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Hodgkin lymphoma is a cancer of the lymphatic system|. It is sometimes called Hodgkin’s disease.
Hodgkin lymphoma is a cancer of the lymphatic system. There are two main types of lymphoma: Hodgkin lymphoma (HL)| and non-Hodgkin lymphoma (NHL)|. Only about 1 in 5 of all lymphomas diagnosed (20%) are Hodgkin lymphoma. Just over 1,600 people are diagnosed with Hodgkin lymphoma in the UK each year.
It’s only possible to tell the difference between Hodgkin lymphoma and non-Hodgkin lymphoma when the cells are looked at under a microscope.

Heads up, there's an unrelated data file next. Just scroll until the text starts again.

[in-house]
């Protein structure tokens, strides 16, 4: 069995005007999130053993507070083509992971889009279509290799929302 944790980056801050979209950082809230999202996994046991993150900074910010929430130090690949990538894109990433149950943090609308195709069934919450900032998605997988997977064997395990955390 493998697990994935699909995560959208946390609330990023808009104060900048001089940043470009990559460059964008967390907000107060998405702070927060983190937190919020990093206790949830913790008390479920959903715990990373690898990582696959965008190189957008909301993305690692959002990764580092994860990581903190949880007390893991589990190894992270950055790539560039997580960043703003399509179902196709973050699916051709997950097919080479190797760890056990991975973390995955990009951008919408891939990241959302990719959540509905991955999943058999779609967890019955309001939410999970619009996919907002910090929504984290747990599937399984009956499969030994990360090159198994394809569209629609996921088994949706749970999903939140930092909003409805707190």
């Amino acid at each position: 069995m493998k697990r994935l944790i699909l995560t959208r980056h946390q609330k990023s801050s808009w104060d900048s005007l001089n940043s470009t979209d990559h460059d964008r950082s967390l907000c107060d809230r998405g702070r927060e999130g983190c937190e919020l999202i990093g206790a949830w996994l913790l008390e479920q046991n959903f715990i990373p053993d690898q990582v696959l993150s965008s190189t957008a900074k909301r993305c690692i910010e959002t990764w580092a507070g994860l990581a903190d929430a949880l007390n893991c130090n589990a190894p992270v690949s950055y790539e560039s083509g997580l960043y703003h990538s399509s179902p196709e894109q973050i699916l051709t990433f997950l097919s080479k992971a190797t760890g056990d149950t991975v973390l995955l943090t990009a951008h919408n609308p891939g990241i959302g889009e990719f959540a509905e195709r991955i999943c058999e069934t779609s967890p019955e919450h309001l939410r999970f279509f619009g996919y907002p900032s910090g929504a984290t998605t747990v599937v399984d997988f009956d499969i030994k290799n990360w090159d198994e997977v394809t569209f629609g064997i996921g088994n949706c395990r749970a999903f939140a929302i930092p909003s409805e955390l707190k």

In most cases of Hodgkin lymphoma, a particular cell called the Reed-Sternberg cell is found when cells from the lymph node are examined during diagnosis|. This cell isn’t usually found in other types of lymphoma, so these types are called non-Hodgkin lymphoma.
This difference is important, because the treatment for Hodgkin and non-Hodgkin lymphoma can be very different. It’s thought that Reed-Sternberg cells are a type of white blood cell - a B-cell that has become cancerous. B-cells normally make antibodies to fight infection.
We have a separate section about non-Hodgkin lymphoma|.
Content last reviewed: 1 December 2011
Next planned review: 2013
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